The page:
|No.2 December 2006|
|Global Market Analysis|
Urea prices moved up in October, as exporters continued to buy to cover their commitments for sale. Over 75 000 tonnes of urea were traded at around US$214 per tonne, free-on-board (fob) Yuzhnyy, for November loading, while Baltic prices rose to US$205-210 per tonne, fob, in the second week of October, reflecting continued inquiries from Brazil and other countries in Latin America and the Caribbean. Turkey is a strong buyer at the moment, but the rise in prices may induce it to withdraw from the market. Urea prices in the United States have risen, in line with gas prices, but remain lower than in the rest of the world. The significant volumes purchased by India were certainly a key demand-driver of the urea market during the third quarter of the year, despite low United States imports. India has also purchased substantial volumes for delivery in the fourth quarter of the year, which traders still need to cover with producers. India’s purchases have therefore continued to sustain prices in recent months. The Islamic Republic of Iran has withdrawn its tender, but, as Bangladesh and Pakistan, it is expected to re-enter the market in December.
Import demand for Diammonium Phosphate (DAP) is now largely limited to China, Ethiopia and the Islamic Republic of Iran. Domestic demand in the United States is also weak, which is putting United States prices under pressure. Demand by African countries is also faltering, as a tender that should have been called by Ethiopia in October never materialized. India appears to have largely satisfied its import requirements and is unlikely to return to the market to purchase a significant volume before early 2007. Imports by Pakistan, where the Government confirmed the granting of Rupees 250 subsidy per 50 kg bag of DAP in late September 2006, may rise. However, the Islamic Republic of Iran, which already purchased DAP from Jordan, the Russian Federation and Turkey in October last month, remains the most important potential importer, with a further tender already announced for November. China and, especially, India now appear to be the most promising markets, which, in the case of China, reflects the relaxation of tariffs on fertilizer imports. The improved access to the Chinese market is expected to contribute to closing the existing gap between (the much higher) domestic prices and world prices. Overall, given the lack of new deals on the horizon to match exportable supplies, DAP prices tended to weaken further over the last quarter of 2006.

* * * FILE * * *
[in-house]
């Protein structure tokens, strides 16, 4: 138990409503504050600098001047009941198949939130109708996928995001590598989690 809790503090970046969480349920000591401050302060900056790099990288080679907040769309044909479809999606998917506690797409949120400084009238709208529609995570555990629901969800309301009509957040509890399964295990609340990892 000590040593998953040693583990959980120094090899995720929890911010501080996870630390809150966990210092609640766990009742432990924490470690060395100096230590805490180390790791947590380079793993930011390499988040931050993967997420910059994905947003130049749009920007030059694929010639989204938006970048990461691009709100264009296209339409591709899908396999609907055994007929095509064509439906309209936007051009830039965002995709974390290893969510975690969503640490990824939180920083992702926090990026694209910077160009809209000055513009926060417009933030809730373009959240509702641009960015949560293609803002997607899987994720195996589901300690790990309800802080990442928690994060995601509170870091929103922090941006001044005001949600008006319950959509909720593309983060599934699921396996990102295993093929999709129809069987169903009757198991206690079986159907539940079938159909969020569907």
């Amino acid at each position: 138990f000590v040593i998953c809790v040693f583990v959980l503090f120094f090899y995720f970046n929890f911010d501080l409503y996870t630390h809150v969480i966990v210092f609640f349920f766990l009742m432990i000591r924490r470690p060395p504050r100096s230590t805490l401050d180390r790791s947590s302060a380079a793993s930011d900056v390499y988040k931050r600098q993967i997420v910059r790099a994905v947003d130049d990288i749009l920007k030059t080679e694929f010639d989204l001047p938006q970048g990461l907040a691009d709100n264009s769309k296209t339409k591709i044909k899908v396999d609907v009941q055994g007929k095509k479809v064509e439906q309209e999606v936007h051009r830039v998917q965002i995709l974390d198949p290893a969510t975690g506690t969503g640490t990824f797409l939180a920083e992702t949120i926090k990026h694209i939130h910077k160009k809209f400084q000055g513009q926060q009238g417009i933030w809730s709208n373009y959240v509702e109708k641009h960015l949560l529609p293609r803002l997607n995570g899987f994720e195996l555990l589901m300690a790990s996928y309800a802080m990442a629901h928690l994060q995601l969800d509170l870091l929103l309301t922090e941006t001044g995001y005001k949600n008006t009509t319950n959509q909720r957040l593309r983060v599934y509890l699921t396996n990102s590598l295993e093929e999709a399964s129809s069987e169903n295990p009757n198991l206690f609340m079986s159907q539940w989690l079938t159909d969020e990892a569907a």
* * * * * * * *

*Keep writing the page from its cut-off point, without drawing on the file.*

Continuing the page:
The Muriate of Potash (MOP) market generally remained firm over the second half of the year. Potash suppliers were reported to be heavily committed, with large shipments directed to China, India and other markets. In North America, potash inventories have been cut, but their level at the end of the third quarter of 2006 remains one percent over the five-year average. The MOP market situation was less buoyant in Europe, where the prices of standard MOP for delivery over the 2nd half of 2006 weakened. A new deal for large deliveries of Belarusian potash to Colombia and Venezuela was signed in September, which injected new vigour to the market, offsetting the effect of falling imports by Brazil. As a result, prices improved markedly by the end of 2006. Attention in the final weeks of the year will be concentrated on China, which will soon start negotiating the prices of contracts for delivery in 2007.
|GIEWS||global information and early warning system on food and agriculture|